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Point estimation

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In statistics, point estimation involves the use of sample data to calculate a single value (known as a point estimate or statistic) which is to serve as a "best guess" or "best estimate" of an unknown population parameter (for example, the population mean). More formally, it is the application of a point estimator to the data to obtain a point estimate.

Point estimation can be contrasted with interval estimation: such interval estimates are typically either confidence intervals in the case of frequentist inference, or credible intervals in the case of Bayesian inference.

Contents

Point estimatorsEdit

There are a variety of point estimators, each with different properties.

Bayesian point estimationEdit

Bayesian inference is typically based on the posterior distribution. Many Bayesian point estimators are the posterior distribution's statistics of central tendency, e.g., its mean, median, or mode:

  • Posterior mean, which minimizes the (posterior) risk (expected loss) for a squared-error loss function; in Bayesian estimation, the risk is defined in terms of the posterior distribution, as observed by Gauss.[1]
  • Posterior median, which minimizes the posterior risk for the absolute-value loss function, as observed by Laplace.[2][3]
  • maximum a posteriori (MAP), which finds a maximum of the posterior distribution; for a uniform prior probability, the MAP estimator coincides with the maximum-likelihood estimator;

The MAP estimator has good asymptotic properties, even for many difficult problems, on which the maximum-likelihood estimator has difficulties. For regular problems, where the maximum-likelihood estimator is consistent, the maximum-likelihood estimator ultimately agrees with the MAP estimator.[4][5][6] Bayesian estimators are admissible, by Wald's theorem.[5][7]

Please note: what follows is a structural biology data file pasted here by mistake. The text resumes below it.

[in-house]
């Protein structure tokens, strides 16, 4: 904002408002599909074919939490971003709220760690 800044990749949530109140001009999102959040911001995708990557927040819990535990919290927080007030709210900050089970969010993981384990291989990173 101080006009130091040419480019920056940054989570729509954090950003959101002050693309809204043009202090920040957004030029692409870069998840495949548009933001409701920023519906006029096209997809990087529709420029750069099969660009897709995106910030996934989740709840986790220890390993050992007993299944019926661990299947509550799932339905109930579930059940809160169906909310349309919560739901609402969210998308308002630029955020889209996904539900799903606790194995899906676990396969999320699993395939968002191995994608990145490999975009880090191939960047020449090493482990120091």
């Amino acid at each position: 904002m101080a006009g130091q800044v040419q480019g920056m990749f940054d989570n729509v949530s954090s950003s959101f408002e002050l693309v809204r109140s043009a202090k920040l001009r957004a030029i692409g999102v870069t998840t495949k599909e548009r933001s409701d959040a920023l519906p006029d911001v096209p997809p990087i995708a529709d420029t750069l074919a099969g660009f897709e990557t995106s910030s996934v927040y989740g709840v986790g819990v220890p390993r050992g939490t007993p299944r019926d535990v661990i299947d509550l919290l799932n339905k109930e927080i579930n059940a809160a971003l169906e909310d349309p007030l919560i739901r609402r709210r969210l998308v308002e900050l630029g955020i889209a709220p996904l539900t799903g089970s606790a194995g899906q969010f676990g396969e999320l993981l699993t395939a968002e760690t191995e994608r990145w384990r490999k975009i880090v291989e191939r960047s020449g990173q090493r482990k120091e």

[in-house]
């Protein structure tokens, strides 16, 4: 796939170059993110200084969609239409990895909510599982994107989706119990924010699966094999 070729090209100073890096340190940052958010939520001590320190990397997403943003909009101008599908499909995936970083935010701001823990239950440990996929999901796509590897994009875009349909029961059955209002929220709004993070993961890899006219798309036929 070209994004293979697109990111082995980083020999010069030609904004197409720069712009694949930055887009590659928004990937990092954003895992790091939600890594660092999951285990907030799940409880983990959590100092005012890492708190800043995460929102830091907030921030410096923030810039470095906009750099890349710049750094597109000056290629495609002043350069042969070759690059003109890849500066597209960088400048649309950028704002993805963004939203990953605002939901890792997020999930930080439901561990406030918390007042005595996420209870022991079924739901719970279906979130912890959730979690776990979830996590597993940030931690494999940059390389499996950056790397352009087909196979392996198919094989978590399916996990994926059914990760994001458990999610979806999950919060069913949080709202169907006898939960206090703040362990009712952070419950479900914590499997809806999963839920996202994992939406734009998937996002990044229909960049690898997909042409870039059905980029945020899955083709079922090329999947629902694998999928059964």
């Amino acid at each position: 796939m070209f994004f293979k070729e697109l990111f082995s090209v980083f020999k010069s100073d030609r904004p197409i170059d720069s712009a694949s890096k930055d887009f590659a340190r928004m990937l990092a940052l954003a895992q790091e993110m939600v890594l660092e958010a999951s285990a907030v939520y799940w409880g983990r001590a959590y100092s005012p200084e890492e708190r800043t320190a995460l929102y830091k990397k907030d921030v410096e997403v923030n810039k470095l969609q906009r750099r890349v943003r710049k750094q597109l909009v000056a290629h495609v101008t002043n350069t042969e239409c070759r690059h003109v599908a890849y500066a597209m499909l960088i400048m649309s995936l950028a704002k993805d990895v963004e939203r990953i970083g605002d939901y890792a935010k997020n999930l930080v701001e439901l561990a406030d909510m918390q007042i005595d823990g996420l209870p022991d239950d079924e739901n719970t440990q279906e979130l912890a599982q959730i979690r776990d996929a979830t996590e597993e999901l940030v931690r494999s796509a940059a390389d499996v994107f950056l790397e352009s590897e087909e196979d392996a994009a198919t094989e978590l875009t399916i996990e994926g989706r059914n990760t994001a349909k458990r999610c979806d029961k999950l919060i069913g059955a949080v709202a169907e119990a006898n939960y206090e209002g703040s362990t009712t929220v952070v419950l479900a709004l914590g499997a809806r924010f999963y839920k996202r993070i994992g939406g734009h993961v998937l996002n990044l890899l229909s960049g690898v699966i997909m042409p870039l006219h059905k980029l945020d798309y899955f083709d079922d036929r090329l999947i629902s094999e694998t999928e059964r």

The Minimum Message Length (MML) point estimator is based in Bayesian information theory and is not so directly related to the posterior distribution.

Special cases of Bayesian filters are important:

Several methods of computational statistics have close connections with Bayesian analysis:

Properties of point estimatesEdit

See alsoEdit

NotesEdit

  1. ^ Dodge, Yadolah, ed. (1987). Statistical data analysis based on the L1-norm and related methods: Papers from the First International Conference held at Neuchâtel, August 31–September 4, 1987. Amsterdam: North-Holland Publishing Co. 
  2. ^ Dodge, Yadolah, ed. (1987). Statistical data analysis based on the L1-norm and related methods: Papers from the First International Conference held at Neuchâtel, August 31–September 4, 1987. Amsterdam: North-Holland Publishing Co. 
  3. ^ Jaynes, E.T. (2007). Probability theory : the logic of science (5. print. ed.). Cambridge [u.a.]: Cambridge Univ. Press. p. 172. ISBN 978-0-521-59271-0. 
  4. ^ Ferguson, Thomas S (1996). A course in large sample theory. Chapman & Hall. ISBN 0-412-04371-8. 
  5. ^ a b Le Cam, Lucien (1986). Asymptotic methods in statistical decision theory. Springer-Verlag. ISBN 0-387-96307-3. 
  6. ^ Ferguson, Thomas S. (1982). "An inconsistent maximum likelihood estimate". Journal of the American Statistical Association. 77 (380): 831–834. doi:10.1080/01621459.1982.10477894. JSTOR 2287314. 
  7. ^ Lehmann, E.L.; Casella, G. (1998). Theory of Point Estimation, 2nd ed. Springer. ISBN 0-387-98502-6. 

BibliographyEdit

  • Bickel, Peter J. & Doksum, Kjell A. (2001). Mathematical Statistics: Basic and Selected Topics. I (Second (updated printing 2007) ed.). Pearson Prentice-Hall. 
  • Lehmann, Erich (1983). Theory of Point Estimation. 
  • Liese, Friedrich & Miescke, Klaus-J. (2008). Statistical Decision Theory: Estimation, Testing, and Selection. Springer.